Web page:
Friday, 30 November 2012

#PUYB Book Review - Captain by Thomas Block

CaptainCaptain by Thomas Block
My rating: 4 of 5 stars

There were many different layers to this book and each of it seemed to be buried under technical details. There were bits that were so nail-biting and enjoyable, then there were bits you just couldn't relate to. I liked the way Captain Thomas Block introduces all these little issues that sidetrack you from the real story. Quite like a MacGuffin and kept the book going.

How would I have done it differently? Less on the technicalities. Yes, when you're a pilot it's easy to understand things from that side of the plane. But as a passenger who loves to read, some of what was described in the book was really hard to relate to.

Still, the story was well-written, characters well-developed and the ending came as a pleasant surprise. I liked the book but probably wouldn't read it again.

Would I recommend this read? Yes, to anyone who likes aviation or technical details.

Overall assessment:
Content: 4/5
Editing: 4.5/5
Formatting: 4.5/5
Pacing: 3.5/5
Offensive content?: PG to PG13, mostly for theme and content.

Disclosure: I received a review copy of this book from the author through Pump Up Your Book. I did not receive any payment in exchange for this review nor was I obliged to write a positive one.

View all my reviews

Wednesday, 28 November 2012

#Orangeberry Guest Post - Crazy Weather, True Love & the Natural Balance of All Things by Vanna Smythe

Crazy Weather, True Love & the Natural Balance of All Things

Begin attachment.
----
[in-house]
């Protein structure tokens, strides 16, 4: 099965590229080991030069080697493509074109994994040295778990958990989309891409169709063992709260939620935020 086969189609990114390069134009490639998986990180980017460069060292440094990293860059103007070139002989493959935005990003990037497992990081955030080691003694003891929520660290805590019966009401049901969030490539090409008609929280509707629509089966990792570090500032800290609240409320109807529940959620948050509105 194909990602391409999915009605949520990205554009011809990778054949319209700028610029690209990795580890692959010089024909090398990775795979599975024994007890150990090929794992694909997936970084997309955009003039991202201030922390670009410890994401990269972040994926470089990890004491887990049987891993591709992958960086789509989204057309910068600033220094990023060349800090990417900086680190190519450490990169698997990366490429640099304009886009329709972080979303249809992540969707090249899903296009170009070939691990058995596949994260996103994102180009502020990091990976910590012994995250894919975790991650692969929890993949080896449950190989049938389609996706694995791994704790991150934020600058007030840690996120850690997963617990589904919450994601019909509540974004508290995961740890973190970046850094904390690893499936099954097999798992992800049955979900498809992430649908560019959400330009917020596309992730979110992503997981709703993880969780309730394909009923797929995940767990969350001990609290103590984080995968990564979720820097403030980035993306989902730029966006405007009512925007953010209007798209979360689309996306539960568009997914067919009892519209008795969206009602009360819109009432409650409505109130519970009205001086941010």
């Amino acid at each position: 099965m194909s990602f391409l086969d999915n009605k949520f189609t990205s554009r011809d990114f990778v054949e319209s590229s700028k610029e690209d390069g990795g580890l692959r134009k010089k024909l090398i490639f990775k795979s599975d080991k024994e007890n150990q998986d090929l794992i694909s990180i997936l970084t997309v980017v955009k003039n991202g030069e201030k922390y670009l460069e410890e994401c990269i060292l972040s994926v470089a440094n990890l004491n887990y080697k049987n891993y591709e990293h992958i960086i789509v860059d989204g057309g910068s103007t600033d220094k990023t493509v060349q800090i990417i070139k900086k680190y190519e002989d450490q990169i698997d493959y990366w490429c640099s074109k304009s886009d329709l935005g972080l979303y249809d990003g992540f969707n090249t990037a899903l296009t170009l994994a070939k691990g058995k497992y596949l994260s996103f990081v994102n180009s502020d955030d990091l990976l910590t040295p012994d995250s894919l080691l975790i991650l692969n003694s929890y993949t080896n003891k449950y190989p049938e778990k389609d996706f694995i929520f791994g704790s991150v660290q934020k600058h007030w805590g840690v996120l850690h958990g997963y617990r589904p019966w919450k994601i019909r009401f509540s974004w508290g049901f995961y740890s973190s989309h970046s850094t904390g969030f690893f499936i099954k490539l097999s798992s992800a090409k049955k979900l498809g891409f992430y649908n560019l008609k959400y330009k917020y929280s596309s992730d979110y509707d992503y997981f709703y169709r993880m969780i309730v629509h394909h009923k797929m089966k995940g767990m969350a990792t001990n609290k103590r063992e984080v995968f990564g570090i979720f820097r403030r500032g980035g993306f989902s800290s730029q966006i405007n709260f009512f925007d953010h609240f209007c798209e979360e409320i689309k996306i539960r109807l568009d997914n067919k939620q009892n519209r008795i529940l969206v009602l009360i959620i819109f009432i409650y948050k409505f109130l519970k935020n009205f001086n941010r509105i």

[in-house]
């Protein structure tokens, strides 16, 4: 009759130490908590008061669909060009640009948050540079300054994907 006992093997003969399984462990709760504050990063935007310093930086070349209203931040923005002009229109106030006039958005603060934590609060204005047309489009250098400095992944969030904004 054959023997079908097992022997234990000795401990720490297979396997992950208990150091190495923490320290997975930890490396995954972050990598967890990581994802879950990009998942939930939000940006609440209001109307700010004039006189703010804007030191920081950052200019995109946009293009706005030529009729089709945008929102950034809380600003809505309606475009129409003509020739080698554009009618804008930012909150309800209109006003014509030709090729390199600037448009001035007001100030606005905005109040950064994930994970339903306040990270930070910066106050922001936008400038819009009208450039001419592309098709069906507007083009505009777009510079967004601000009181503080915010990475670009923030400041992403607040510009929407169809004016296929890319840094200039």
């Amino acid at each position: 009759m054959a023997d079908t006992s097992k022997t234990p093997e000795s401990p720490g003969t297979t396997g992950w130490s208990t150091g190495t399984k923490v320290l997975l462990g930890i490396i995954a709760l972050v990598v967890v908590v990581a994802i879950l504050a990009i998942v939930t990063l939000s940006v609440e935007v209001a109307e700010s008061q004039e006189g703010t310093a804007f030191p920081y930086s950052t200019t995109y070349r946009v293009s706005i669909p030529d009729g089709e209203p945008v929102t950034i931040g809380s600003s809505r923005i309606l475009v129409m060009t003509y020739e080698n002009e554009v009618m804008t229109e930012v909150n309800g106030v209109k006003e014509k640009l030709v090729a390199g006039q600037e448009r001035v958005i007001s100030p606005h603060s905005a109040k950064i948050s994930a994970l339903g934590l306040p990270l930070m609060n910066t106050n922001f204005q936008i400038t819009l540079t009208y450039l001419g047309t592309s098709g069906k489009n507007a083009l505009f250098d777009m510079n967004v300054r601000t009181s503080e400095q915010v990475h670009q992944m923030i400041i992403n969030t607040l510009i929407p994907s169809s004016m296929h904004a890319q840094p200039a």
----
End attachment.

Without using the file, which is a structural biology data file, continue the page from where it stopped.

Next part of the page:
by Vanna Smythe
Weather has been odd these past few years. You will likely agree with that, whichever part of the world you call home.
Such odd, uncharacteristic, ominous weather is precisely the sort of thing Joinings, as described in my debut fantasy novel Protector (Anniversary of the Veil, Book 1), can prevent. In the world I created in Protector, the energy released as two who love each other truly come together, can be used for many ends. The two that make such a pair are called a Beacon and an Answer, and it is the Catalyst who releases their energy, then guides it towards the wrong that needs to be righted.
However, such an arrangement is not natural.  The energy of true love is being used and abused, made to flow at the bidding of people.
The main question raised in Protector is whether true love is stronger than any of the rules imposed, stronger than over 1000 years of tradition.
Yet at the heart of the story are the characters. They are the ones who must deal with these issues and whose decisions will ultimately lead to the final answer.
There is Protector Kiyarran, or Kae, whose whole world unravels in the first few days after his biggest dream comes true.  He becomes a Protector of the Realm, an elite soldier, only to find out that the secrets they kept from him are enough to make the world an entirely different place. To top it all off, out of nowhere, he now feels strong love for Princess Issiyanna.
Issiyanna, or Issa, is to wed a man she does not love.  There is another whom she dreams of most every night and he is the one she loves beyond all.  That is because she is a Beacon, and people have been sent to collect her.
Will natural love blossom, or will the world continue as it has for the past 1000 years? Will true love still be used as only a tool, a means to an end?
Well, I’m not going to tell you that right now.  Those answers will come in the upcoming, Book 2 of the Anniversary of the Veil series, called Decision Maker, which will be available soon!
Buy Now @ Amazon
Genre – Fantasy
Rating – PG13
More details about the book
Connect with  Vanna Smythe on Twitter & Facebook

#InspiredKathy Book Blast - First Time: The Legend of Garison Fitch by Samuel Ben White

First Time: The Legend of Garison Fitch

"What if history didn't happen that way ... the first time?"